Angst and Rant No(t much) More

Yesterday I had one of those days that is inevitable for everyone who lives abroad. No matter how happy you are in general, there are those days, those cursed days, when everything you don’t like about your chosen place of residence just comes up and slaps you in sequence, one by one. It’s one of those days when the place you’ve decided to live, and the place you care about or even love, decides to drive you crazy.

Sometimes, people have those days when it’s just really one jerk who annoys them. Sometimes they have those days because of the regular annoyances which bug everyone including the locals, but which aren’t regular annoyances in their home countries. But the worst of those days are when stuff conspired to annoy you precisely because you’re a foreigner: the chains of miscommunication that somehow skip you for many apparent reasons, none of them good; the infrastructure not designed for one such as you, whether it’s the size of a bus seat or an internet designed for only one OS; the stuff that you could usually just grin and quip about, but today it’s decided to leave a flaming paper bag of poop on your doorstep.

And I didn’t blog about it. Okay, partly because of Internet connectivity problems. (Yeah, you can guess some of it now, but not most of it.) But mostly I didn’t blog about it because I have been thinking about this blog, and what I want to write here from now on. I’m still not sure, but I know one thing: I will be having students visit, perhaps colleagues as well, and I don’t want the first thing they see to be me bitching — not about them, not about their homeland, both of which I like very much most of the time. I don’t want them to see me at my worst. I do want them to see something enjoyable, perhaps something critical and incisive, but not just straightforward ranting and complaining. Something funny, like, how I said to the Internet guy, “See you in six months!” since the problem is biannual. But not rants.

So anyway, that’s it for now. I didn’t rant yesterday. It’s a step in the right direction, even if, like most of the iceberg, it’s invisible to y’all. I may slip, sometimes — thus the “(t Much)” in the title — but I’m aiming for less rant and more, er, usefulness.

Meanwhile, I’m busy with tons of stuff, but I’ll have the second half of my impressions from my summer trip soon. And maybe one linky post in the meantim, as I am pretty busy for the next few days and the trip-impressions thing takes some time to write.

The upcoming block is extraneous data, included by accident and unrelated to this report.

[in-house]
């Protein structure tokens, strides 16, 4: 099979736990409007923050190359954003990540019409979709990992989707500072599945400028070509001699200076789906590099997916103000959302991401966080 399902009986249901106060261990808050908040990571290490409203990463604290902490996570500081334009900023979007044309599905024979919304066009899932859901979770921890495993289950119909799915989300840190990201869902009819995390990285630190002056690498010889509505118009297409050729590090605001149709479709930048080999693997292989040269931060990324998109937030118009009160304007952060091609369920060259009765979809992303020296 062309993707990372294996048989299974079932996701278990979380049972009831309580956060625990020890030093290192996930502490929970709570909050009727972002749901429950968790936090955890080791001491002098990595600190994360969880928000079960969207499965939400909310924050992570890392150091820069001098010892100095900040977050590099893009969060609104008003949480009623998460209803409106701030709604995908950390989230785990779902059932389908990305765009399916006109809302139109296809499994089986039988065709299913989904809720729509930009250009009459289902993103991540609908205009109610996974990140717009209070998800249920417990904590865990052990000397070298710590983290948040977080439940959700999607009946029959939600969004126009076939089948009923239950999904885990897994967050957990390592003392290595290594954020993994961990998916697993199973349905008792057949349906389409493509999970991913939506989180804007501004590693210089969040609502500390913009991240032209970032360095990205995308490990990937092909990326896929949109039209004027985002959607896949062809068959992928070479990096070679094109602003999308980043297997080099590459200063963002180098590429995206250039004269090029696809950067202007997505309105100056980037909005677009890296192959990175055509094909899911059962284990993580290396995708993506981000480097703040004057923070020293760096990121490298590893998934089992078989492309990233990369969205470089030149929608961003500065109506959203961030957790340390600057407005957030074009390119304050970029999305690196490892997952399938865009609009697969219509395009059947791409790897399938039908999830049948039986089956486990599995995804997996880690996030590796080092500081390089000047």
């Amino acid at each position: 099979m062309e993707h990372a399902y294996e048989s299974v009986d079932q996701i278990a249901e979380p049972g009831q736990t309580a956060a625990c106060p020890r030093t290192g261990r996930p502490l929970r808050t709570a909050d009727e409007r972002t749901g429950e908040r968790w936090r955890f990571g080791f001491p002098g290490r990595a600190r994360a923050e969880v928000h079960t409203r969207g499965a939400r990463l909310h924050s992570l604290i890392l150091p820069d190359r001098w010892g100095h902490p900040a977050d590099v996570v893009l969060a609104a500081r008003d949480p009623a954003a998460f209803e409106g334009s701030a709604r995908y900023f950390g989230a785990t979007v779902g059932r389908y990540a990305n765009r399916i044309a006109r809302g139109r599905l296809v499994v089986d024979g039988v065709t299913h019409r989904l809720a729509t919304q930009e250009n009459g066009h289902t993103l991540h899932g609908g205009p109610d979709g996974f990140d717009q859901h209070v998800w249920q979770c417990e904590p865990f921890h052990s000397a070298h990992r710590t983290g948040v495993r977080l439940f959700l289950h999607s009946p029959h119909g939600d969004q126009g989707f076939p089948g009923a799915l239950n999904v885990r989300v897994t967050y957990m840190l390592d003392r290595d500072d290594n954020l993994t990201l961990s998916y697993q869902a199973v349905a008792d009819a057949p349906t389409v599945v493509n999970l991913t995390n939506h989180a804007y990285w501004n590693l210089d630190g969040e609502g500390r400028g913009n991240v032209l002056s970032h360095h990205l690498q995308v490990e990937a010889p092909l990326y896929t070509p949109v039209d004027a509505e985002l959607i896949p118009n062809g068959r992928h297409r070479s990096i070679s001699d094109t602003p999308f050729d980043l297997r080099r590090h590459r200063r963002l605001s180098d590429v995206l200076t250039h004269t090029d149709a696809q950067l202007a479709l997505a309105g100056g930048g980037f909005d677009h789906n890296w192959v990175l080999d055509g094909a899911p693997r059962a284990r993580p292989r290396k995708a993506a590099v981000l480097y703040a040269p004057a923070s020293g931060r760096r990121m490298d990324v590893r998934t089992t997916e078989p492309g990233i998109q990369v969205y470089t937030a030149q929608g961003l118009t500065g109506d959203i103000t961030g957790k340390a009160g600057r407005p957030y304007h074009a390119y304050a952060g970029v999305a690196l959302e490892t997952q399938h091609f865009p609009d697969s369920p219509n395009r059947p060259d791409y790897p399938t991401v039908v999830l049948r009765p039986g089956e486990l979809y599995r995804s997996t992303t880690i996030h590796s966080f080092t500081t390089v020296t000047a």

6 thoughts on “Angst and Rant No(t much) More

  1. Good for you. I save my rants for coffee shops with friends and the occasional status update on facebook.

    Anyhow I’m sure, you’ll find an outlet when you need it. At the same time, your professional face will continue to be professional and be attractive to friends, students and fans (I assume you will have fans as you publish more).

  2. Mmm. I’m trying to learn that trick when the rant itself is simply the lazy reading of a situation, and the more interesting reading — of something that, yes, is pointlessly annoying — is something that takes work. But is also good for your mind… and blood pressure! :)

    Ha, I already do have a few fans. I’m guessing more might accumulate as time goes by. No stalkers as of yet…

  3. Meta-ranting. That’s a new one. ;)

    My schedule is looking not quite as insane as last week and previously. I smell beer in the hopefully not-too-distant future…

  4. 힘내요 (I can remeber exact phrase in Engish..-_-)
    I symphasize with you..nowdays even Koreans have annoyance to Korea…and I think that I have same feeling as yours at next year in U.S. -_-;
    Give yourself some relax and take a break… it’s only cure for that kind of bad feeling.

  5. Thanks, Insu! OR should I call you Suje? :)

    Yeah, I am sure you will know my feeling of frustration when you get to the US. Luckily, your English is better than my Korean! (For now!)

    And yeah, one of the things I noticed a while back was that it’s not just foreigners who complain about certain things in Korea. Koreans complain too — they just don’t do it so much in front of strangers and, for a large number of them, that includes most foreigners. So everyone’s complaining…

    (By the way, in this case, 힘내요 would probably be something like “Hang in there!” in English.) :)

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